Russian factory owners of the 18th century.
Afanasii Abramovich Goncharov. Born 1705 (according to other sources, 1692 or 1699); died 1784. A retail trader (posadskii chelovek) of Kaluga. In 1774, “for the spreading of factories,” he received the rank of collegiate assessor with the right of hereditary dvorianstvo (nobility) and the right to purchase votchinas (patrimonial estates) with serfs.
In the second half of the 18th century the Goncharovs owned linen, paper, and metallurgical factories and a number of large votchinas. The main industrial enterprise of the Goncharovs was the linen and paper factory of Kaluga Province—the largest in the country. In the 1760’s, 1770’s, and 1780’s, it employed up to 3,500 people and each year produced 300,000 to 350,000 arshins (235,000 to 270,000 yards) of linen. Sailcloth of high quality was exported, and paper was sold on the domestic market. In the 19th century the linen production declined, and the paper industry was transformed into a capitalist factory. The grandson of the founder of the family business, Afanasii Nikolaevich Goncharov (born 1760 or 1763; died 1832), the grandfather of Natalia Goncharova (the wife of A. S. Pushkin), wasted the family fortune. A. S. Pushkin visited the home of the Goncharovs in Polotnianyi Zavod in 1830 and 1834. During the Great Patriotic War of 1941–45 the former estate of the Goncharovs in Polotnianyi Zavod was destroyed by the fascist German invaders.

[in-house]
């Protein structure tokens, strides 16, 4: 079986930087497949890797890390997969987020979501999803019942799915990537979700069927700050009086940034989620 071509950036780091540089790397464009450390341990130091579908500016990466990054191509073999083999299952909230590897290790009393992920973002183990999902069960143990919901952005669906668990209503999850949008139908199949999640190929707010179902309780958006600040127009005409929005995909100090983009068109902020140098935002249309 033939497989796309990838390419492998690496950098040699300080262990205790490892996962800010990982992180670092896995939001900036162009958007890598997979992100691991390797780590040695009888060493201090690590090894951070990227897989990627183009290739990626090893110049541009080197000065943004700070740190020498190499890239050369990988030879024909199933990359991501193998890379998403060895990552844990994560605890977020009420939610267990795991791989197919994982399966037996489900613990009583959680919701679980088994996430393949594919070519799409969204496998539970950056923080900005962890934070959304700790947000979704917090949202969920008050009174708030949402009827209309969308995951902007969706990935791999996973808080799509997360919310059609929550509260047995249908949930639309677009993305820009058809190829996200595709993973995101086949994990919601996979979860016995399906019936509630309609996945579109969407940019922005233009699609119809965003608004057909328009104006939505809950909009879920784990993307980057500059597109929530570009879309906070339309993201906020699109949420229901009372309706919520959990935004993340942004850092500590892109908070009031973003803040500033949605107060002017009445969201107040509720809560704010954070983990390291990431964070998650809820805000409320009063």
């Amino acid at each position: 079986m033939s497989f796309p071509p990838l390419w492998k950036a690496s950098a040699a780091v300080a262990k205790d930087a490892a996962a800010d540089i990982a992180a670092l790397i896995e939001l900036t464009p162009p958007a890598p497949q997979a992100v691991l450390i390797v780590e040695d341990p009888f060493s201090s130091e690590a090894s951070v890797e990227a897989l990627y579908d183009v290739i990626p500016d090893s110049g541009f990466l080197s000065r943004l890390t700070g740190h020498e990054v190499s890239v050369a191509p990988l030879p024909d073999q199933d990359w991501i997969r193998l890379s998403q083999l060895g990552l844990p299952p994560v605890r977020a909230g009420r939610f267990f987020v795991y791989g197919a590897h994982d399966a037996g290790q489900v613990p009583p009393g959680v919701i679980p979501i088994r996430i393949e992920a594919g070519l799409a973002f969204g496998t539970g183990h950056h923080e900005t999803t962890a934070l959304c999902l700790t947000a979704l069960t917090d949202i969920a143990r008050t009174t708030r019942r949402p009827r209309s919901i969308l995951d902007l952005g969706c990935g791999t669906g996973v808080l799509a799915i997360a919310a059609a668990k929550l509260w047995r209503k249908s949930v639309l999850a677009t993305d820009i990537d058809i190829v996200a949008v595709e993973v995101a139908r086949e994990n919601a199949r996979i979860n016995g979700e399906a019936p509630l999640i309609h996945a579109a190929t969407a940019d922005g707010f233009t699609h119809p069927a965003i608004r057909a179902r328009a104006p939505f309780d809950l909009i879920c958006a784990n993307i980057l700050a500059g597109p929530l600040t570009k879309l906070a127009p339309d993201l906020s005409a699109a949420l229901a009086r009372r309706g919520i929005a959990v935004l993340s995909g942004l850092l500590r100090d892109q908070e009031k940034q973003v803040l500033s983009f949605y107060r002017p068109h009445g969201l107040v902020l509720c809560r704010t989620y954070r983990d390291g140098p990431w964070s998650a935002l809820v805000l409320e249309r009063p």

REFERENCEKogan, G. Polotnianyi zavod: Po Pushkinskim mestam. Moscow, 1951.
E. I. RUBINSHTEIN